You have requested guidance from the Professional Guidance Committee regarding the distribution of a jury Questionnaire to jurors who served in a civil trial, after the jury has completed its service and rendered its verdict. You have asked the Committee to assume that you distribute the Questionnaire only in cases in which the Trial Judge does not specifically advise counsel not to question the jurors.
The Questionnaire requests a juror to identify him or herself and advises that the juror may refuse to answer any questions. It contains general questions about the juror's background, including the juror's prior jury service and views on political issues (e.g., view on abortion, voter registration). Other questions are directed to the specific trial, including which of the trial witnesses the juror believed, when the juror formed a first impression about the case and what that impression was, whether the juror knew the parties or the judge, whether the judge's attitude or actions towards any of the parties affected the juror s impression, whether the juror was aware that plaintiff would not receive money unless defendant was found negligent and whether the juror had any unanswered questions.
The Committee has previously opined that an attorney may write to jurors in a recently completed case to ask them to contact the attorney "to discuss the case presentation and their verdict" as long as the communications with the jurors did not harass or embarrass the juror. See Guidance Opinion 87-26. The Committee further advised that counsel should seek the approval of the Trial Judge before contacting any juror. Id. The Committee's Opinion was founded on the then effective Code of Professional Responsibility, Ethical Consideration 7-29, which states,
[A]fter the trial, communication by a lawyer with jurors is permitted so long as he refrains from asking questions or making comments that tend to harass or embarrass the juror or to influence actions of the juror in future cases.
The Opinion also noted that the same conclusion was warranted under the then not yet effective Pennsylvania Rule of Professional Conduct 3.5, Impartiality and Decorum of the Tribunal which provides "[a] lawyer shall not ... communicate ex parte with [a juror] except as permitted by law."
Consistent with this previous opinion, the Committee is of the opinion that whether the distribution of the Questionnaire violates Rule 3.5 depends upon the practice of the Trial Court which heard the case and the manner in which counsel follows up with the jurors.
Counsel should be aware that even if a Trial Judge does not specifically advise against contacting jurors, such contact may be prohibited by local rule or custom. Counsel, therefore, should, as a threshold matter, consult court local rules and customs to determine whether prior approval of the Trial Judge is required before contacting the jury. See, e.g., Local Rule of Criminal Procedure 15(c), United States District Court for the Eastern District of Pennsylvania (requiring such prior approval).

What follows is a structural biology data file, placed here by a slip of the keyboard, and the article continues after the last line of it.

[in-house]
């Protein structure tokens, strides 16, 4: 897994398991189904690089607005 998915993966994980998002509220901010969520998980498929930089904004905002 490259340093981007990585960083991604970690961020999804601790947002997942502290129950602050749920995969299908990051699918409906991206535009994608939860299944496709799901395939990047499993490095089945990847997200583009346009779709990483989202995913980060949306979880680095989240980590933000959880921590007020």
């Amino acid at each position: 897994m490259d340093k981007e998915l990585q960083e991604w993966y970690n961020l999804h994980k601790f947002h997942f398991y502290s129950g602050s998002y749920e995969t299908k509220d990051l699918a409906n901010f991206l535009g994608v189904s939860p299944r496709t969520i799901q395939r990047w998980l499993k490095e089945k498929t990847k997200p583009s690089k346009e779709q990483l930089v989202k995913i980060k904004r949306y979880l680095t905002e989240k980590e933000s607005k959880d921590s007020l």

In addition, under no circumstances may counsel harass or embarrass a juror, or attempt to influence the actions of a juror in future cases. The distribution and collection of the Questionnaire appears not to violate this prohibition because Inquirer's only contact with a juror would be through the written Questionnaire. The Questionnaire also properly advises jurors that they have the option of not answering any question. The Committee suggests, however, that the Questionnaire also state that a juror has no obligation to answer any of the questions.
Finally, any counsel who communicates with a juror after verdict should be mindful that, under Pennsylvania law, although there is no per se prohibition against contacting a juror after a verdict, see Printed Terry Finishing v. City of Lebanon, 247 Pa. Super 277, 372 A.2d 460 (1977), the practice of interviewing jurors after a verdict and obtaining from them ex parte, unsworn statements in answer to undisclosed questions and representations by the interviewers is highly unethical and improper and was long ago condemned by this Court in Cluggage v. Swan, 4 Binney 15O, 158 (1811).
Commonwealth v. Patrick, 416 Pa. 437, 206 A.2d, 295 (1965) (citations omitted). The mere distribution and collection of the Questionnaire would avoid such prohibited conduct because it does not involve obtaining ex parte, unsworn statements in answer to undisclosed questions and representations. Further, it appears that the Questionnaire is being distributed for the valuable purpose of educating counsel about the jury's reaction to the trial, not for the purpose of searching for a basis for a motion for a new trial through establishing juror, counsel or judicial misconduct or otherwise.